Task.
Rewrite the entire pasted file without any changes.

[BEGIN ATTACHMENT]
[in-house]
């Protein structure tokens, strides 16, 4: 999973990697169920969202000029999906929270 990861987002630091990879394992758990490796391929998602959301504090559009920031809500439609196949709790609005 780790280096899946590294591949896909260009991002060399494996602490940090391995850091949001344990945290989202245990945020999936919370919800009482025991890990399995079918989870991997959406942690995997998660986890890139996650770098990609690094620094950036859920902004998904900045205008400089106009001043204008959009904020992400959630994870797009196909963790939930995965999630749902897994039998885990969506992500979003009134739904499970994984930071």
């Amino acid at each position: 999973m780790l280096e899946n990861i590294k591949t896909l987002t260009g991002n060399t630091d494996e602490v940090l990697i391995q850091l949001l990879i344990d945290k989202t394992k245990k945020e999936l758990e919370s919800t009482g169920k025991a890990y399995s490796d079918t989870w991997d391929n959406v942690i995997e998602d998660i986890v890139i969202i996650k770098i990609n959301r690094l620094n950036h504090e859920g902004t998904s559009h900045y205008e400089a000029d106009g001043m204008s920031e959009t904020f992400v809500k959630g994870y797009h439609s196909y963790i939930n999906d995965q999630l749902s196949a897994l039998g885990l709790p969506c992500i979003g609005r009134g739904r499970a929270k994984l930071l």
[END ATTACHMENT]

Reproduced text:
[in-house]
């Protein structure tokens, strides 16, 4: 999973990697169920969202000029999906929270 990861987002630091990879394992758990490796391929998602959301504090559009920031809500439609196949709790609005 780790280096899946590294591949896909260009991002060399494996602490940090391995850091949001344990945290989202245990945020999936919370919800009482025991890990399995079918989870991997959406942690995997998660986890890139996650770098990609690094620094950036859920902004998904900045205008400089106009001043204008959009904020992400959630994870797009196909963790939930995965999630749902897994039998885990969506992500979003009134739904499970994984930071």
């Amino acid at each position: 999973m780790l280096e899946n990861i590294k591949t896909l987002t260009g991002n060399t630091d494996e602490v940090l990697i391995q850091l949001l990879i344990d945290k989202t394992k245990k945020e999936l758990e919370s919800t009482g169920k025991a890990y399995s490796d079918t989870w991997d391929n959406v942690i995997e998602d998660i986890v890139i969202i996650k770098i990609n959301r690094l620094n950036h504090e859920g902004t998904s559009h900045y205008e400089a000029d106009g001043m204008s920031e959009t904020f992400v809500k959630g994870y797009h439609s196909y963790i939930n999906d995965q999630l749902s196949a897994l039998g885990l709790p969506c992500i979003g609005r009134g739904r499970a929270k994984l930071l």